Lost bass is located at Manchester airportmain
Katherine Browning’s lost bass clarinet has been found at Manchester Airport, thanks to exceptional efforts made by a Slipped Disc reader, David Caris. We’re delighted all has turned out well. Here’s what Katherine tells us.
As you may have seen by the comments from the original post, the bass clarinet was located by staff member Mr David Caris at lost property (Terminal 1) at Manchester; he says that it must have been classed as ‘unattended’ and logged by security and screened. It was then “taken (by security) to be screened for IED / dangerous items etc and at the end of the day yesterday (20.00) it was transferred to T1 lost property, as T3 do not have lost property.
Whilst I recognise that the (initial and eventual) location of the instrument is not Flybe’s doing, the lack of staff (both from Flybe and Manchester Airport incidentally) being available to communicate properly with me from the beginning (both at the time I left it and after it went missing) meant that I’ve gone through unnecessary stress due to lack of transparency with information and procedures.
On the day itself not at any point did the member of staff seem inclined to make doubly sure myself/my baggage was taken care of, despite my asking questions to try to make sure it was put where it should have been; I don’t fly often, so how am I supposed to know what to do instinctively? Osmosis?<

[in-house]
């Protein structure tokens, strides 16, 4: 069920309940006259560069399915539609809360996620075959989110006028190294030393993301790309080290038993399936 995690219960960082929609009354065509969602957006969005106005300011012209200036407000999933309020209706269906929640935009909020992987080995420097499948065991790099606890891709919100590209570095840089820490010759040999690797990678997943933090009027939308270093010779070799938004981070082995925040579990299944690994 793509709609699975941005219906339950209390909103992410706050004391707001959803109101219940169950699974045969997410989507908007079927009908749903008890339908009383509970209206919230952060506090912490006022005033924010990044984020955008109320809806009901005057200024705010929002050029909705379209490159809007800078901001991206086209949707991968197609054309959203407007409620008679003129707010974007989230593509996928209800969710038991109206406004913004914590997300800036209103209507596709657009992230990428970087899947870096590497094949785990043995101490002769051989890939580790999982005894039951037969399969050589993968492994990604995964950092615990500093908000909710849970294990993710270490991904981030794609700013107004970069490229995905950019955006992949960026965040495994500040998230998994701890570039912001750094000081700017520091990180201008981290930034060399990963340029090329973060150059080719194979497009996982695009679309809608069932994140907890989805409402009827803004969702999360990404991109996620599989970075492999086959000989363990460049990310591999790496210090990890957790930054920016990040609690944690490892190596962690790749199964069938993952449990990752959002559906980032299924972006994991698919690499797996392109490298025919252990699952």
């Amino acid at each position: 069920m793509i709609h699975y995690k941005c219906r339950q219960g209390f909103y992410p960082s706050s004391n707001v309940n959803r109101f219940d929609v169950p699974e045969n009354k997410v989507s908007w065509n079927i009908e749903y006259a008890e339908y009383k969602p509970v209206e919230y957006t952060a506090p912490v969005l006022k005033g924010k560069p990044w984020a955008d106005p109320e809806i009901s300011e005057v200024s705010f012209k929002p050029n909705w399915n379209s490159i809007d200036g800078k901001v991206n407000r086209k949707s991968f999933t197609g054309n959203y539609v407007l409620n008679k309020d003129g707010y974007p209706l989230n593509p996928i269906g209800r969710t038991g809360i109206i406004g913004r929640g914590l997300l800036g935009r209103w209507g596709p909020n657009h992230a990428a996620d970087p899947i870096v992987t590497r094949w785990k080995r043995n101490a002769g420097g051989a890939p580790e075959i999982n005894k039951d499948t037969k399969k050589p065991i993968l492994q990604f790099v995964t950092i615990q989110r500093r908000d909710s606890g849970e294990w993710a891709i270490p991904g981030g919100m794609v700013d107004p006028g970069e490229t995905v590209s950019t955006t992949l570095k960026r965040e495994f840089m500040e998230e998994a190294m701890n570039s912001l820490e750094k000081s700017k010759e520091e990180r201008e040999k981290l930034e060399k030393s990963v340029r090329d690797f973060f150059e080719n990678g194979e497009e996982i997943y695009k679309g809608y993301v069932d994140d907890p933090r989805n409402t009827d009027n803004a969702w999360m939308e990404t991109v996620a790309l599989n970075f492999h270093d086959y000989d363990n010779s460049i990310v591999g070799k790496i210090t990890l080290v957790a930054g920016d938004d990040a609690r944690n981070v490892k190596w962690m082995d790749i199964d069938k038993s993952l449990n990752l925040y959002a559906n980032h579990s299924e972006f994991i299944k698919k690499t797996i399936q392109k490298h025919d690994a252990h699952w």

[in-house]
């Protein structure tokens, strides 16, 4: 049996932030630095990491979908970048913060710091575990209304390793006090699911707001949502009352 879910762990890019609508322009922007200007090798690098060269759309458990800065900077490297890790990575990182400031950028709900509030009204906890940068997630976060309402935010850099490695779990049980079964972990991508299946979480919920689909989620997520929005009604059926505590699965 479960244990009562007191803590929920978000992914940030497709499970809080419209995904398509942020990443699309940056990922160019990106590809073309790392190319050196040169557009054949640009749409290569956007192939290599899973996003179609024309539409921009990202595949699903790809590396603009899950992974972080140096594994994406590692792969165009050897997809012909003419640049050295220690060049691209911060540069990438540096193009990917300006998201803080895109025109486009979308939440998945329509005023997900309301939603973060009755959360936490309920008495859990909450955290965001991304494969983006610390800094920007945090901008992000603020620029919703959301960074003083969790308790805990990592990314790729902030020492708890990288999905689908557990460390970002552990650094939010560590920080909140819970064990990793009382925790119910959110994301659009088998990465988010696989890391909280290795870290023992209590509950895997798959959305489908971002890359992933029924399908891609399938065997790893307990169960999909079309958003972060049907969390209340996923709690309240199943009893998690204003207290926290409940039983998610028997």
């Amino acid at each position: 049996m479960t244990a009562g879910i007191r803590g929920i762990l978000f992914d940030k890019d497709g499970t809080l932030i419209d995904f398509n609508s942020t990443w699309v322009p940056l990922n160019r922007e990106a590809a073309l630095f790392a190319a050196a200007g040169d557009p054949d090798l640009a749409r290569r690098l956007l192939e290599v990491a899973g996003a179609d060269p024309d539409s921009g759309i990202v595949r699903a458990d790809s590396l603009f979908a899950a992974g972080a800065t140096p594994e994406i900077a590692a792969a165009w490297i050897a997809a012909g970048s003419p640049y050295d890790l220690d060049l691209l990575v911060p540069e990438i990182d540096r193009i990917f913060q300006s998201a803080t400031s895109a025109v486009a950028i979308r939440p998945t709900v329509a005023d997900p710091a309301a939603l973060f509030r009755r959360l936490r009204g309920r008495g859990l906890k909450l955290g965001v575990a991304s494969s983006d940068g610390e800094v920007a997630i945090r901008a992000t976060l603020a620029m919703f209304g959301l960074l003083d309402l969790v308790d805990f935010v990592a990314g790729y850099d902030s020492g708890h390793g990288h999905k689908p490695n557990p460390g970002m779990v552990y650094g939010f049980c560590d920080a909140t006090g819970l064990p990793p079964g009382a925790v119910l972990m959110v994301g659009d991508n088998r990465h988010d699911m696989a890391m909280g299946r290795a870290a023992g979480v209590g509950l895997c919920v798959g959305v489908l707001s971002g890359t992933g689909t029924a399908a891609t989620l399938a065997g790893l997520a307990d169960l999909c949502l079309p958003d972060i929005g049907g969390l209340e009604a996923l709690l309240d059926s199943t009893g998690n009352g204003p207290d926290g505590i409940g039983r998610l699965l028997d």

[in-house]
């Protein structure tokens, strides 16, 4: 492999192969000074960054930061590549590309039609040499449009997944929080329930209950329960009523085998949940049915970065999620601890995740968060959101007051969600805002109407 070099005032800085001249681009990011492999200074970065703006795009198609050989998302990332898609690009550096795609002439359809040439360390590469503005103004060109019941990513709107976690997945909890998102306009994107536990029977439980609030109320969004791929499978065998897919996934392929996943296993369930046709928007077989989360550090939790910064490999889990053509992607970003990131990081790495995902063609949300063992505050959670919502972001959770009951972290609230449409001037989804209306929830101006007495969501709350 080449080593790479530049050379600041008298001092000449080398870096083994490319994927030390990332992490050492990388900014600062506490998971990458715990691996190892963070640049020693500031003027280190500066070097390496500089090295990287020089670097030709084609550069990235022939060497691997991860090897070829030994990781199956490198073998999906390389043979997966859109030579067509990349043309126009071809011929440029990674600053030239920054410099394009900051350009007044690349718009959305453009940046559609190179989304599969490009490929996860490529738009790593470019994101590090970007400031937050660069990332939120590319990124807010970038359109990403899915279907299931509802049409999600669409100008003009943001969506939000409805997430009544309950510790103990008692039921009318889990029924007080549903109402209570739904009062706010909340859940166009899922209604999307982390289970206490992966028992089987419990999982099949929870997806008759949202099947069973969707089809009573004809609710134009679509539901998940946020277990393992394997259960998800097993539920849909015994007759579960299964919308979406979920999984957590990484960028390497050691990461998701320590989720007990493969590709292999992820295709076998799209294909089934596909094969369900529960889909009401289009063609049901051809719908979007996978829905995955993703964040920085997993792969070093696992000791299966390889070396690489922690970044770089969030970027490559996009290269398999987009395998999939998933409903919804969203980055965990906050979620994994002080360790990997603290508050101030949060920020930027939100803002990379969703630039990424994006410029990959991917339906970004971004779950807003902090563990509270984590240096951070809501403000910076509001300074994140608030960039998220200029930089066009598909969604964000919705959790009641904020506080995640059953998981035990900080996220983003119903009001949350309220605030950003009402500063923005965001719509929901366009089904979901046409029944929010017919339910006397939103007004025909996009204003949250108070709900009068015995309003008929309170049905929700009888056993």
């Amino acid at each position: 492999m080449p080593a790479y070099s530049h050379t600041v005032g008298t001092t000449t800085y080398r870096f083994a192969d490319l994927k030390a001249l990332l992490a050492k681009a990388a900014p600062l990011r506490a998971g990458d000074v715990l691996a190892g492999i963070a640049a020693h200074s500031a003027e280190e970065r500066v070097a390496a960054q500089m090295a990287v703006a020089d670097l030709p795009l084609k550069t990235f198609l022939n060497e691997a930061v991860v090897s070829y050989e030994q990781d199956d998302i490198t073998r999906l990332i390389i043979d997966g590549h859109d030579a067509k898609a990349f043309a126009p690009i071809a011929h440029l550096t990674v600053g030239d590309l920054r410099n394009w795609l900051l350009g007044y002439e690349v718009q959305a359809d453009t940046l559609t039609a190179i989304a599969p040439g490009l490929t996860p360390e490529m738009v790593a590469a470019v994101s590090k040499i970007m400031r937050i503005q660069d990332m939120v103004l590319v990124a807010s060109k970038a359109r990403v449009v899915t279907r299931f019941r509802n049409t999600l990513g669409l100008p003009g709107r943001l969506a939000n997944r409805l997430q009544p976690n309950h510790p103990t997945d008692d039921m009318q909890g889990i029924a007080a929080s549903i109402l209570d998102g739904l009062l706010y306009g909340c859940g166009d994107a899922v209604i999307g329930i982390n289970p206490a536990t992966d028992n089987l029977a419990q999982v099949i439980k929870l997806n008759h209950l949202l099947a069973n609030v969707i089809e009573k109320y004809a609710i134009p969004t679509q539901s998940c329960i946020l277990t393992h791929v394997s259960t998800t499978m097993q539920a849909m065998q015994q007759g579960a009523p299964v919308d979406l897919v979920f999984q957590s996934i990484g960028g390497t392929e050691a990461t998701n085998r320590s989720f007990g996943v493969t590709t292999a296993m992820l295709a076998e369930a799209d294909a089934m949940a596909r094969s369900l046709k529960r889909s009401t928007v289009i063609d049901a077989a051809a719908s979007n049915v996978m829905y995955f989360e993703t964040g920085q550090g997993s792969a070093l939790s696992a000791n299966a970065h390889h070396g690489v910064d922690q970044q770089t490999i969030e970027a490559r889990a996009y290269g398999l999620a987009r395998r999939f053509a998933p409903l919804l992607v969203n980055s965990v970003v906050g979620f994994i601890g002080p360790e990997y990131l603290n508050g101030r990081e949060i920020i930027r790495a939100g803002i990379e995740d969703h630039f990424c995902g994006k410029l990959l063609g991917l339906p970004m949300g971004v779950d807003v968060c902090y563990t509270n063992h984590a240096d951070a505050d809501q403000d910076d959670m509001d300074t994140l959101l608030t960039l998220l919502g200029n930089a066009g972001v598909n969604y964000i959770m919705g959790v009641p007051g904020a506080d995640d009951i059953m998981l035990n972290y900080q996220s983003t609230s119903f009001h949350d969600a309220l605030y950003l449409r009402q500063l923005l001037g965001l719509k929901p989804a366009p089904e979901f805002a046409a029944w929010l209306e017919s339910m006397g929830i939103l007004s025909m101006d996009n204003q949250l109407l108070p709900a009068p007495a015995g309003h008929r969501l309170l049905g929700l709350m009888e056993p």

That night, once I realised the bass wasn’t where it should have been, I reported it to the first member of staff I could see; the gentleman was very helpful and did all he could to get in contact with Manchester airport, but there was no reply at first to his email. He said I should get home and get some sleep and he would leave notes for his colleague for tomorrow’s (Monday’s) shift.
I took to twitter in the morning to try and get Flybe’s attention to start looking, because by this point I had no IDEA what was going on (phonelines were jammed due to the weather); I hoped that their agent on twitter might be able to help, but no answers were forthcoming. In the end it took my mentor Sarah Watts getting involved. She contacted Mr Lebrecht, who was kind enough to post about it to try and get some sort of light shed on the issue.